Tuesday, March 22, 2011


In 1854 eight year old Daniel Burnham was enrolled in the Garden City Institute, a Swedenborgian Academy founded by Jonathan Scammon and administered by H. Orville Snow. Two years later the building burned and Daniel was enrolled in public school.

Burnham's Swedenborgian influence did not end with the Institute. Father, Mother, Uncle, Grandfather, Brother and Sister were signators to the Swedenborgian Church in Chicago. Daniel was further educated in Waltham, Massachusetts by Joseph Worcester, son of Thomas, founder of the Swedenborgs in Boston. And finally he was tutored by Harvard Graduate and Swedenborgian Thomas Brown Tilley.

Central to Swedenborgian belief is Divine Providence and the concept of Usefulness. Plus 17 volumes of far ranging philosophy and science recorded by Emanuel Swedenborg 1668-1772. And while all of this is very interesting stuff -- and especially in tune with nineteenth century transcendentalism -- the connections that Daniel Burnham formed through his Church look to be every bit as important to his Architecture as the religion itself.

Jonathan Scammon, founder the of the Swedenborgian Community in Chicago, became one of the wealthiest men in America and was instrumental in the founding of the Chicago Historical Society. And with William Ogden in building the Galena and Chicago Union Railroad.

Joseph Worcester, in addition to running the Swedenborgian School in Waltham was an amateur architect. Soon after Daniel left Waltham, Joseph moved to San Fransisco founding the Swedeborgian movement on the Bay -- which included Architect Bernard Maybeck, and naturalist John Muir. Worcester was particularly interested in the Arts and Crafts Style and was familiar with the works and writings of John Ruskin, Viollet le duc, and William Morris. Daniel and Joseph remained lifelong friends.

Thomas Brown Tilley introduced Daniel to Henry Wadsworth Longfellow's nephew, architect WPP Longfellow -- with Swedenborgian interests and a considerable knowledge of Architecture. And, with a short leap of faith --I will assume that Daniel also met Henry  -- whose use of Swedenborgian philosophy in poetry is well documented.

When Daniel Burnham returned to Chicago in 1871 he had seen what he wanted to be, knew what it looked like, and had picked up enough "Architecture" to know that when he met future partner, John Root, working in Peter Wight's office, that John was "the real deal."   I'd call THAT an education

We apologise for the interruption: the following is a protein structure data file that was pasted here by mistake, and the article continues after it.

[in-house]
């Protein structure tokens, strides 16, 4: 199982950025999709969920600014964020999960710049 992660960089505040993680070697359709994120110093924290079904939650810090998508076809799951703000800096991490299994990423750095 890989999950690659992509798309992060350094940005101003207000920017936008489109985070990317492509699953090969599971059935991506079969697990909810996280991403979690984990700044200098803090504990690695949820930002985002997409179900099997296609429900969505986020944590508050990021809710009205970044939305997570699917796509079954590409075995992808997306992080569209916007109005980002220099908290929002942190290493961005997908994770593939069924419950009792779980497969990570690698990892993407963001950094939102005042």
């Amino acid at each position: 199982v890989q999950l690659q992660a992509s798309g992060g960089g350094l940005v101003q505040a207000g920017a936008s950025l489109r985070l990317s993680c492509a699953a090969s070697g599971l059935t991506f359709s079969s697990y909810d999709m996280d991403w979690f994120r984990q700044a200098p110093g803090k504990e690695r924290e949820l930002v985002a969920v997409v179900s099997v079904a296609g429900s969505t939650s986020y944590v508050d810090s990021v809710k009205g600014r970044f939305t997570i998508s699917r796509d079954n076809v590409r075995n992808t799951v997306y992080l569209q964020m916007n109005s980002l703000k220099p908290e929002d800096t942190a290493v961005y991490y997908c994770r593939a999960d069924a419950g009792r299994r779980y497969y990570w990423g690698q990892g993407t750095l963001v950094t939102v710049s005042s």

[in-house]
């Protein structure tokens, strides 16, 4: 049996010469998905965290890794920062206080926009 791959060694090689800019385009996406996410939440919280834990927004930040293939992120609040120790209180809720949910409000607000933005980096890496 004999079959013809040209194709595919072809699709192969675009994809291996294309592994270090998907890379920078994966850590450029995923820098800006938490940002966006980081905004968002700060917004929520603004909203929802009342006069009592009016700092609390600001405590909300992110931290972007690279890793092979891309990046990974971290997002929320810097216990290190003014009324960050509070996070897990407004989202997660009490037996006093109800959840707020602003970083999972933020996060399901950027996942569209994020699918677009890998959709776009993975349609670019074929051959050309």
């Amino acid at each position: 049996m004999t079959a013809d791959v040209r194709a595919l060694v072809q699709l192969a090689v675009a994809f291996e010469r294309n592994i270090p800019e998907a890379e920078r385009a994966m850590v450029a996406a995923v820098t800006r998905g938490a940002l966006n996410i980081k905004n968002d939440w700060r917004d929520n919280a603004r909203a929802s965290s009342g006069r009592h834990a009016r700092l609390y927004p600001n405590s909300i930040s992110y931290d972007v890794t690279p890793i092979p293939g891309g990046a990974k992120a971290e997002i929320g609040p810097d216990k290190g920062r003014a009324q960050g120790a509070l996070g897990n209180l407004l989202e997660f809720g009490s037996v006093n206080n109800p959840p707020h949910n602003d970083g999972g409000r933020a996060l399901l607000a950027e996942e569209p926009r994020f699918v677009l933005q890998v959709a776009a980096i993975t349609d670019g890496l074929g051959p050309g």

Swedenborg followed Daniel throughout his life. Steinway Hall. Phoebe Hearst. The Women's Building. The Masonic Temple. The Chicago Plan. Commissions and people entertwined with Daniel Burnham and his uncanny nack for lifelong friendships.  More on this to follow.

The Saloon Building

The early Chicago Swedenborgians shared the Saloon building with the Chicago City Council, the Unitarians, the Chicago Lyceum, the US District Court and the Chicago Daily Journal.  The building was owned by Jonathan Scammaon.


A Special Thanks is due the Swedeborgian Library here in Chicago at 77 West Washington Street.  

Link HERE.http://www.swedenborglib.org/  ..... where I have much more to learn.



Photographs by Gregory H. Jenkins AIA

Friday, March 18, 2011


Elizabeth, Daniel Burnham's mother, kept the family in Henderson, New York as long as it took to care for her ailing father, Holland Weeks. But after Reverend Weeks' death, the family was ready to leave the quiet shores of Lake Erie. Edwin, Daniel's father, saw safe opportunity along the Erie Canal in Rome, NY. But Elizabeth insisted on Chicago. Daniel's rich Uncle Dyer had preceded them by two years and had developed a successful law practice. (Note to self. Where was Dyer when Edwin was fleeced in a late 1853 deal to buy a Joliet stone quarry?)